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Assay Drug Dev Technol. 2010 Feb;8(1):96-105. doi: 10.1089/adt.2009.0217.

A time-resolved fluorescence-resonance energy transfer assay for identifying inhibitors of hepatitis C virus core dimerization.

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  • 1Department of Infectology, The Scripps Research Institute-Scripps Florida, Jupiter, Florida 33458, USA.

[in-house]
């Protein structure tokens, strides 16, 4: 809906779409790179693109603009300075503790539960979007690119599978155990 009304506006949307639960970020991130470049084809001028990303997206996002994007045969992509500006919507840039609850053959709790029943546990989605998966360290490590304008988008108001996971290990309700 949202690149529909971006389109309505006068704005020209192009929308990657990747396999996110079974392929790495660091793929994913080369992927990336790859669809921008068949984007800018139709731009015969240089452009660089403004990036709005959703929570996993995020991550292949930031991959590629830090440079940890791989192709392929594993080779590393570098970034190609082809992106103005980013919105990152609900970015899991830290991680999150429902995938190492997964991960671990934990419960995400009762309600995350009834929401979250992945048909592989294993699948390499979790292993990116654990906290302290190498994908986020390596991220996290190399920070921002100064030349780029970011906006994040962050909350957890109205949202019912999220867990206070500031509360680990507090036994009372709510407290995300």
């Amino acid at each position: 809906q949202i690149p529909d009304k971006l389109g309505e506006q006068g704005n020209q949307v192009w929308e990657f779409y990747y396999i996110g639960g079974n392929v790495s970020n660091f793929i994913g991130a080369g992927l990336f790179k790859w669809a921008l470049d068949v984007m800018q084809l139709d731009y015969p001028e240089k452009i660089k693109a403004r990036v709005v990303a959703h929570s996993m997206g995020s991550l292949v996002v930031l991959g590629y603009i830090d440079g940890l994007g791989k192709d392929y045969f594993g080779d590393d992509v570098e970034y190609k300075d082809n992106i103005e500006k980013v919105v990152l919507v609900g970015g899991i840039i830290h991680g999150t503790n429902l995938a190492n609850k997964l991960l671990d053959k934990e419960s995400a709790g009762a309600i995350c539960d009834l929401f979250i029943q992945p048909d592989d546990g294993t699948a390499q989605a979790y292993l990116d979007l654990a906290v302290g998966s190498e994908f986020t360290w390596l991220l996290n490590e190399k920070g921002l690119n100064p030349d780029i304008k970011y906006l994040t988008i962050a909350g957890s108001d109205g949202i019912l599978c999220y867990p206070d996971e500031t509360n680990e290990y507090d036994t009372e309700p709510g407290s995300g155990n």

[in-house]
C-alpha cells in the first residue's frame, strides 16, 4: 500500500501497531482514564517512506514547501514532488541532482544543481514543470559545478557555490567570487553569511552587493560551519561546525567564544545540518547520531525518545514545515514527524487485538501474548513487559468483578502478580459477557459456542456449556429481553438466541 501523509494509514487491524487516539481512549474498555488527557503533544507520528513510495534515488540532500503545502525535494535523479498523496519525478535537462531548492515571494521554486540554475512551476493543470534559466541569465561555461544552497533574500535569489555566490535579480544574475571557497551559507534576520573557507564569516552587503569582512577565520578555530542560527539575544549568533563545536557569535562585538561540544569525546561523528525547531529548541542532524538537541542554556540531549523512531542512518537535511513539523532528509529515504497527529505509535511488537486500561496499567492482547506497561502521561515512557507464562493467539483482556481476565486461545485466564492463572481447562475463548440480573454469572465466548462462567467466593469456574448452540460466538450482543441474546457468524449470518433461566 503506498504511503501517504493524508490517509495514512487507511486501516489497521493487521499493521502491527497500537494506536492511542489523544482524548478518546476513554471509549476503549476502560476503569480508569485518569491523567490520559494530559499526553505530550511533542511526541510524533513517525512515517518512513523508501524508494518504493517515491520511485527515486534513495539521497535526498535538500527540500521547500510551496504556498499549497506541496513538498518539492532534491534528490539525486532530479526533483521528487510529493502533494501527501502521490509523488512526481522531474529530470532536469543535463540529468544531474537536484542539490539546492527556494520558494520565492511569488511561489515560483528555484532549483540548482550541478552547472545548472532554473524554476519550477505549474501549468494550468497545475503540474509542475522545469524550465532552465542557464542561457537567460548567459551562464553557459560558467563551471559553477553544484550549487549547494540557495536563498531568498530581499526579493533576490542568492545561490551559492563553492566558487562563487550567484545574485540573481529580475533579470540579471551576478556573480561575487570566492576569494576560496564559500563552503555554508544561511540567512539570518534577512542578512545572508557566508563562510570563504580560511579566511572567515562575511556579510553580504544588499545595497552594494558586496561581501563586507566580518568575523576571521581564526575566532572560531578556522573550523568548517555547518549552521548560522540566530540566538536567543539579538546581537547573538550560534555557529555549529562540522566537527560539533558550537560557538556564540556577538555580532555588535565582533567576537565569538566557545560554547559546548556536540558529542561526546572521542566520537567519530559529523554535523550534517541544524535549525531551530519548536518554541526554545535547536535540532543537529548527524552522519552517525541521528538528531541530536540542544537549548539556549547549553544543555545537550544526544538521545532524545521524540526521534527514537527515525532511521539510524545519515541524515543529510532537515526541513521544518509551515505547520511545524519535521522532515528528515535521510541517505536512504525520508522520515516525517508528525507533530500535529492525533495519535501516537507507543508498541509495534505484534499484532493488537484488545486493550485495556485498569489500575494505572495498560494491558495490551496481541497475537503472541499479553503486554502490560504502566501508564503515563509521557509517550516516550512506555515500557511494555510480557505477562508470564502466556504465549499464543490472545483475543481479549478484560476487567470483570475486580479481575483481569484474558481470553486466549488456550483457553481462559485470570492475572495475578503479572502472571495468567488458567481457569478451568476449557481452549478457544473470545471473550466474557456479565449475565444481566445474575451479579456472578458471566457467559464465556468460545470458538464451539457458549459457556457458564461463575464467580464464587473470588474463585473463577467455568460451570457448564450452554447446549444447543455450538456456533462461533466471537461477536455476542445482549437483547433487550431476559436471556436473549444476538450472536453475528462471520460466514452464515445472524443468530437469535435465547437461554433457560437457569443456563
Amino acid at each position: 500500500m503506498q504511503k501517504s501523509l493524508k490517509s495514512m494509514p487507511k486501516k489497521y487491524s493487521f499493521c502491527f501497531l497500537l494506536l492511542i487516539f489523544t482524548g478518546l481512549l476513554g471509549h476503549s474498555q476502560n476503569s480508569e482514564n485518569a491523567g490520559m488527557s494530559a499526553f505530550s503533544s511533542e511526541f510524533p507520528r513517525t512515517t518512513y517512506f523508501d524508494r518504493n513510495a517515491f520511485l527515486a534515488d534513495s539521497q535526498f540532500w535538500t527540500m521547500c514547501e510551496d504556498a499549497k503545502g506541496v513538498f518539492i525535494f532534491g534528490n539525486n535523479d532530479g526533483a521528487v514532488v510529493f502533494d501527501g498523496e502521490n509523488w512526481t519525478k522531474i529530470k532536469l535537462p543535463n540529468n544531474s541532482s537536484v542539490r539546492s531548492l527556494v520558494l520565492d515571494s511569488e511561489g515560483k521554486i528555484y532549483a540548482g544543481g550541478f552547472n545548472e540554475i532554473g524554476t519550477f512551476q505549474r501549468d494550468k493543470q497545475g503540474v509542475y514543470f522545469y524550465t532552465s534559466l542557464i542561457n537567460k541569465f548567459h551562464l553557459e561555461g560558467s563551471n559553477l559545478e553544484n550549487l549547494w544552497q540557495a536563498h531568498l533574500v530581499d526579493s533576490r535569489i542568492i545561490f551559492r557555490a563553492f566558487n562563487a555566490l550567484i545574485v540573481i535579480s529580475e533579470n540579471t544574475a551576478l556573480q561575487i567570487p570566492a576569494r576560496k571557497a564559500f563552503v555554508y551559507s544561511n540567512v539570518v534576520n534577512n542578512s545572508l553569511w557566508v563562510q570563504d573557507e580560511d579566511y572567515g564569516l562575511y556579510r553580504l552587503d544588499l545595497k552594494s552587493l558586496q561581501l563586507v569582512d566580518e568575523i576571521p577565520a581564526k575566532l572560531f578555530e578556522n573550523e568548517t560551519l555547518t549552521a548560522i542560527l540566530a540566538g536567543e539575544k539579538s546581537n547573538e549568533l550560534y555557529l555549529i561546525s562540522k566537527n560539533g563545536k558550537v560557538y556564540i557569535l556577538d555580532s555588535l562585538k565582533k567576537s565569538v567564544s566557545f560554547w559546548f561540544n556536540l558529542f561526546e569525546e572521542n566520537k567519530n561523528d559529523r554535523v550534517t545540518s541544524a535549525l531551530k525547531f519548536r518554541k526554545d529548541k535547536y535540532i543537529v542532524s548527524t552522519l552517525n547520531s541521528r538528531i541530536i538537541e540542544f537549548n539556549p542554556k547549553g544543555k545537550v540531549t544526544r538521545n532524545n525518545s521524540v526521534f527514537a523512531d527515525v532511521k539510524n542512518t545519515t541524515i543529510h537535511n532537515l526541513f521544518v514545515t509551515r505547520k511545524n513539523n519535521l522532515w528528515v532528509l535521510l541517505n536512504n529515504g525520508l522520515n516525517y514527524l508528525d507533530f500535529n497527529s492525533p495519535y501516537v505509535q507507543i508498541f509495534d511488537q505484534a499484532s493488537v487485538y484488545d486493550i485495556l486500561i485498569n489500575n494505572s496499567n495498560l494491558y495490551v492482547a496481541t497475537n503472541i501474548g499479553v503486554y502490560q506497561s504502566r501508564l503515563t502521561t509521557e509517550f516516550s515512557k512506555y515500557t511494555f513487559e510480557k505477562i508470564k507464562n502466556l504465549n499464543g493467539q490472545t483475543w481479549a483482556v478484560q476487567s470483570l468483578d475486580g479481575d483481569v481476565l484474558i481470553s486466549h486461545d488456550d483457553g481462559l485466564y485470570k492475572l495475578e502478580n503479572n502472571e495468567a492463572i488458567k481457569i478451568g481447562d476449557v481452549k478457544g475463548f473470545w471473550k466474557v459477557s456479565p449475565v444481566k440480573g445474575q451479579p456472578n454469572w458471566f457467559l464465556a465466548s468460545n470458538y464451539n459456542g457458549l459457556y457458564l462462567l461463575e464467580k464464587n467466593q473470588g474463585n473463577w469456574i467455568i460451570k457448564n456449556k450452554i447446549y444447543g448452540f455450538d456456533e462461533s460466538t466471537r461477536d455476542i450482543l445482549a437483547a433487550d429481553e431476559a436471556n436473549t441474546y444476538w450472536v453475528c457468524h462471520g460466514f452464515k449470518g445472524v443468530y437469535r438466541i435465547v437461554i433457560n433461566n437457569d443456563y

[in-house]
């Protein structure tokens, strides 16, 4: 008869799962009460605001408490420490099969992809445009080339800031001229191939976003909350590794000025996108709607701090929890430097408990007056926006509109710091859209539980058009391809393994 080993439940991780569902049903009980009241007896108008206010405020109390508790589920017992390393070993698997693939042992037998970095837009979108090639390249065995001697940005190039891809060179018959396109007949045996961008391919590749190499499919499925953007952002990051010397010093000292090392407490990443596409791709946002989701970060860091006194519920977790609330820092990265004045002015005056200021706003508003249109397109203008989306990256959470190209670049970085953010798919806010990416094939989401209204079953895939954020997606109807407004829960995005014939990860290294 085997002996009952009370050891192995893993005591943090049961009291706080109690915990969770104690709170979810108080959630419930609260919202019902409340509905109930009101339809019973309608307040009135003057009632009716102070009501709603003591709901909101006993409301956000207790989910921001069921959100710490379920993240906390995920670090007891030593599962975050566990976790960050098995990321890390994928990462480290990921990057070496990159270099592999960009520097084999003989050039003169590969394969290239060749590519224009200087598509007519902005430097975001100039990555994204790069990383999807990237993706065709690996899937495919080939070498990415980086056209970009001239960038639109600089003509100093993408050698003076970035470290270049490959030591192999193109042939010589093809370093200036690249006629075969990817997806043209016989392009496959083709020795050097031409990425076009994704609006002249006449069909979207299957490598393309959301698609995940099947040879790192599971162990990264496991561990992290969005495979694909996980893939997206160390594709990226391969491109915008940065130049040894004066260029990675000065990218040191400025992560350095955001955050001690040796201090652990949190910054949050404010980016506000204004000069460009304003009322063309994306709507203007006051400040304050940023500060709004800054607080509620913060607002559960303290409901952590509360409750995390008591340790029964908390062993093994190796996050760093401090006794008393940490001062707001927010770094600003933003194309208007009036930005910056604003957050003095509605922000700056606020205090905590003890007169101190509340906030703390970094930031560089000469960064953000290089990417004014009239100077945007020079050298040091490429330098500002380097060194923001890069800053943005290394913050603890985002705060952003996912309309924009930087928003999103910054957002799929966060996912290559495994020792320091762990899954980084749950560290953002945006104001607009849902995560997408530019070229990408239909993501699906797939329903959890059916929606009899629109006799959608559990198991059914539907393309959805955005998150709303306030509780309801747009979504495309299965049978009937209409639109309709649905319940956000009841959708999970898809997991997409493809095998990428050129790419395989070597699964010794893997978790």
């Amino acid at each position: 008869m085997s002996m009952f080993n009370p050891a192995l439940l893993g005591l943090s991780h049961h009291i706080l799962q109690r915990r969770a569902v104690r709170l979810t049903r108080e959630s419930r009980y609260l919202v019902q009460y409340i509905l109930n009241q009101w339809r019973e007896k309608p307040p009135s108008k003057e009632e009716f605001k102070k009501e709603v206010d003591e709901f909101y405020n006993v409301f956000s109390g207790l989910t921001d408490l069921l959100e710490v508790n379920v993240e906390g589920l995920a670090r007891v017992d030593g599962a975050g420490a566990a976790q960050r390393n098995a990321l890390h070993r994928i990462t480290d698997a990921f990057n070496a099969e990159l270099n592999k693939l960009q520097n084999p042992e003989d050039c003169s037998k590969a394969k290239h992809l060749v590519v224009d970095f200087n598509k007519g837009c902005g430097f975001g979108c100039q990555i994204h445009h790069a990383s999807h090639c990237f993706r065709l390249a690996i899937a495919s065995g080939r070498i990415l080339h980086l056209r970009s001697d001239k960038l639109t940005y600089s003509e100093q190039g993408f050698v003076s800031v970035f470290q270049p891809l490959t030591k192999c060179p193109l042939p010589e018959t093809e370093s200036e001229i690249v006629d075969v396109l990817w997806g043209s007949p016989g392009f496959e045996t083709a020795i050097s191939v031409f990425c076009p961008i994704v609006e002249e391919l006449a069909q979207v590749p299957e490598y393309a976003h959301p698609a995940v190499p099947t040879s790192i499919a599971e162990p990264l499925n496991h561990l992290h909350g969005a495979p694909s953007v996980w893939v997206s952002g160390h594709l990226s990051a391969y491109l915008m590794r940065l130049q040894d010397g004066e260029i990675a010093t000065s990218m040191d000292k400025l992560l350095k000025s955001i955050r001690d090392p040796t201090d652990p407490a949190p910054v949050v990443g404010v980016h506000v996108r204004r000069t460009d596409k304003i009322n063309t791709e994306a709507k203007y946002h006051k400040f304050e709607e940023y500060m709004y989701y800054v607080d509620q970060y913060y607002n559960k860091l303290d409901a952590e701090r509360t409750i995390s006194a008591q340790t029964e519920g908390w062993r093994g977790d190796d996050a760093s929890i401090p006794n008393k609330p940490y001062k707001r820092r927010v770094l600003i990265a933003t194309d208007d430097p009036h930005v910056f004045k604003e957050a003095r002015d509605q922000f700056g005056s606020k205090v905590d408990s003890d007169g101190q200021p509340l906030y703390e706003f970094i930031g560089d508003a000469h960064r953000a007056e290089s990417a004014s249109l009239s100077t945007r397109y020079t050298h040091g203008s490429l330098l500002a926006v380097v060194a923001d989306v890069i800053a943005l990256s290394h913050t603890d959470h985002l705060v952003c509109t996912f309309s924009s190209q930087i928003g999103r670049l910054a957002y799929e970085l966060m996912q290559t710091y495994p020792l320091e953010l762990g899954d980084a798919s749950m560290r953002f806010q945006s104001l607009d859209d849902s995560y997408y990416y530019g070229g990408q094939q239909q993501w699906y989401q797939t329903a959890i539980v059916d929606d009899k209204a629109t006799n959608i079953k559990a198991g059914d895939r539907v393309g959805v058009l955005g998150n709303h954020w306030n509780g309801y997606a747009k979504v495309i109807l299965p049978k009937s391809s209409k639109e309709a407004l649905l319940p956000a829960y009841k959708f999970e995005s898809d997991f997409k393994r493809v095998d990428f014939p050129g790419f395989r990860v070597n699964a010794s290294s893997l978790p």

Binding of hepatitis C virus (HCV) RNA to core, the capsid protein, results in the formation of the nucleocapsid, the first step in the assembly of the viral particle. A novel assay was developed to discover small molecule inhibitors of core dimerization. This assay is based on time-resolved fluorescence resonance energy transfer (TR-FRET) between anti-tag antibodies labeled with either europium cryptate (Eu) or allophycocyanin (XL-665). The N-terminal 106-residue portion of core protein (core106) was tagged with either glutathione-S-transferase (GST) or a Flag peptide. Tag-free core106 was selected as the reference inhibitor. The assay was used to screen the library of pharmacologically active compounds (LOPAC) consisting of 1,280 compounds and a 2,240-compound library from the Center for Chemical Methodology and Library Development at Boston University (CMLD-BU). Ten of the 28 hits from the primary TR-FRET run were confirmed in a secondary amplified luminescent proximity homogeneous assay (ALPHA screen). One hit was further characterized by dose-response analysis yielding an IC(50) of 9.3 microM. This 513 Da compound was shown to inhibit HCV production in cultured hepatoma cells.

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